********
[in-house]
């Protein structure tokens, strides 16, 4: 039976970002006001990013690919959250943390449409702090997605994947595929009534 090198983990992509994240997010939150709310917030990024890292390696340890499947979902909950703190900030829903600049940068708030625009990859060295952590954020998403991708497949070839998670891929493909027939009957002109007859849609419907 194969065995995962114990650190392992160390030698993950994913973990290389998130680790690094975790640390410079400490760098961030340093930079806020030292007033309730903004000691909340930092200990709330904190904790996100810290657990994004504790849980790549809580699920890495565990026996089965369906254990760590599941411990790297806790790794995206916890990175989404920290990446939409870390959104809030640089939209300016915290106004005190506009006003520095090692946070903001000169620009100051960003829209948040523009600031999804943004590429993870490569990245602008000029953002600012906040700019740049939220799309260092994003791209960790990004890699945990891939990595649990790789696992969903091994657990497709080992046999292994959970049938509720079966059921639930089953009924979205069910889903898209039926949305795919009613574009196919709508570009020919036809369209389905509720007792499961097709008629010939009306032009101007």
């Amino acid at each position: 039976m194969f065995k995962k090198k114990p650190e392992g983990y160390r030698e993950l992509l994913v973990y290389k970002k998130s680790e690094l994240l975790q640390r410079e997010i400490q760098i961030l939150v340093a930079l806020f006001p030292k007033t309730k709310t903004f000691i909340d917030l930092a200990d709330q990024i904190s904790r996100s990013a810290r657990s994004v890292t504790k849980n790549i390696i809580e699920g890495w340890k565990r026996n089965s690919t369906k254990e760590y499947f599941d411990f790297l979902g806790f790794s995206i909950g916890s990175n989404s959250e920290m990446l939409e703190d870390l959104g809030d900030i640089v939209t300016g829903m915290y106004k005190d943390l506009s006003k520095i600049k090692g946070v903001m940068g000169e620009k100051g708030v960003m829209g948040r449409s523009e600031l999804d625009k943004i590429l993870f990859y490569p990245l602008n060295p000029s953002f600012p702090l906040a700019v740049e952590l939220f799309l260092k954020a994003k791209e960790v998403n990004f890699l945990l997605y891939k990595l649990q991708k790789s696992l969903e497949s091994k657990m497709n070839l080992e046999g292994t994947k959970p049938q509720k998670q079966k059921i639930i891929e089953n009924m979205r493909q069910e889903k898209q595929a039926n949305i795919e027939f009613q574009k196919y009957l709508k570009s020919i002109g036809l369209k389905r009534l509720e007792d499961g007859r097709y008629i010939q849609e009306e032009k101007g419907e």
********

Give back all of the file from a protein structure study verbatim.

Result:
[in-house]
């Protein structure tokens, strides 16, 4: 039976970002006001990013690919959250943390449409702090997605994947595929009534 090198983990992509994240997010939150709310917030990024890292390696340890499947979902909950703190900030829903600049940068708030625009990859060295952590954020998403991708497949070839998670891929493909027939009957002109007859849609419907 194969065995995962114990650190392992160390030698993950994913973990290389998130680790690094975790640390410079400490760098961030340093930079806020030292007033309730903004000691909340930092200990709330904190904790996100810290657990994004504790849980790549809580699920890495565990026996089965369906254990760590599941411990790297806790790794995206916890990175989404920290990446939409870390959104809030640089939209300016915290106004005190506009006003520095090692946070903001000169620009100051960003829209948040523009600031999804943004590429993870490569990245602008000029953002600012906040700019740049939220799309260092994003791209960790990004890699945990891939990595649990790789696992969903091994657990497709080992046999292994959970049938509720079966059921639930089953009924979205069910889903898209039926949305795919009613574009196919709508570009020919036809369209389905509720007792499961097709008629010939009306032009101007």
């Amino acid at each position: 039976m194969f065995k995962k090198k114990p650190e392992g983990y160390r030698e993950l992509l994913v973990y290389k970002k998130s680790e690094l994240l975790q640390r410079e997010i400490q760098i961030l939150v340093a930079l806020f006001p030292k007033t309730k709310t903004f000691i909340d917030l930092a200990d709330q990024i904190s904790r996100s990013a810290r657990s994004v890292t504790k849980n790549i390696i809580e699920g890495w340890k565990r026996n089965s690919t369906k254990e760590y499947f599941d411990f790297l979902g806790f790794s995206i909950g916890s990175n989404s959250e920290m990446l939409e703190d870390l959104g809030d900030i640089v939209t300016g829903m915290y106004k005190d943390l506009s006003k520095i600049k090692g946070v903001m940068g000169e620009k100051g708030v960003m829209g948040r449409s523009e600031l999804d625009k943004i590429l993870f990859y490569p990245l602008n060295p000029s953002f600012p702090l906040a700019v740049e952590l939220f799309l260092k954020a994003k791209e960790v998403n990004f890699l945990l997605y891939k990595l649990q991708k790789s696992l969903e497949s091994k657990m497709n070839l080992e046999g292994t994947k959970p049938q509720k998670q079966k059921i639930i891929e089953n009924m979205r493909q069910e889903k898209q595929a039926n949305i795919e027939f009613q574009k196919y009957l709508k570009s020919i002109g036809l369209k389905r009534l509720e007792d499961g007859r097709y008629i010939q849609e009306e032009k101007g419907e």